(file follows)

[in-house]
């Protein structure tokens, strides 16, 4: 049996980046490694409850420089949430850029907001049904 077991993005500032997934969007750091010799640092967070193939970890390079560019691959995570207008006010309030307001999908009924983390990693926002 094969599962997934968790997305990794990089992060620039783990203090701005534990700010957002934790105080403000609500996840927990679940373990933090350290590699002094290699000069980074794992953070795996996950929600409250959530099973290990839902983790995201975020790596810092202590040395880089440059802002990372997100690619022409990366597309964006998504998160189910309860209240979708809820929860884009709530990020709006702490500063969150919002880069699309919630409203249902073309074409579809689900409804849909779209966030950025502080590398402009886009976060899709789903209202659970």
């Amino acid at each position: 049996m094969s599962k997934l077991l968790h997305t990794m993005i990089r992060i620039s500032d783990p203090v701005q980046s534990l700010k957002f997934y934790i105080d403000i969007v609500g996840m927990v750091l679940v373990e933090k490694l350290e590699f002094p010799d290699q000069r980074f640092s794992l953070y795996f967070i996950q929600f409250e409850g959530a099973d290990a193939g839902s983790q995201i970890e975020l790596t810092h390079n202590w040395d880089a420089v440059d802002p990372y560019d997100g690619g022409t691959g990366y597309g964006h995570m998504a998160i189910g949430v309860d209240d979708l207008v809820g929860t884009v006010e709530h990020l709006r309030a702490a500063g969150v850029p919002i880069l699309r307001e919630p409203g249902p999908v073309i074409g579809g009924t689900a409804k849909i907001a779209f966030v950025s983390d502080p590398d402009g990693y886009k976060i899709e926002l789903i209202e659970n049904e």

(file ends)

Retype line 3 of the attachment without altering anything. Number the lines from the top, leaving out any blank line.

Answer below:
């Amino acid at each position: 049996m094969s599962k997934l077991l968790h997305t990794m993005i990089r992060i620039s500032d783990p203090v701005q980046s534990l700010k957002f997934y934790i105080d403000i969007v609500g996840m927990v750091l679940v373990e933090k490694l350290e590699f002094p010799d290699q000069r980074f640092s794992l953070y795996f967070i996950q929600f409250e409850g959530a099973d290990a193939g839902s983790q995201i970890e975020l790596t810092h390079n202590w040395d880089a420089v440059d802002p990372y560019d997100g690619g022409t691959g990366y597309g964006h995570m998504a998160i189910g949430v309860d209240d979708l207008v809820g929860t884009v006010e709530h990020l709006r309030a702490a500063g969150v850029p919002i880069l699309r307001e919630p409203g249902p999908v073309i074409g579809g009924t689900a409804k849909i907001a779209f966030v950025s983390d502080p590398d402009g990693y886009k976060i899709e926002l789903i209202e659970n049904e």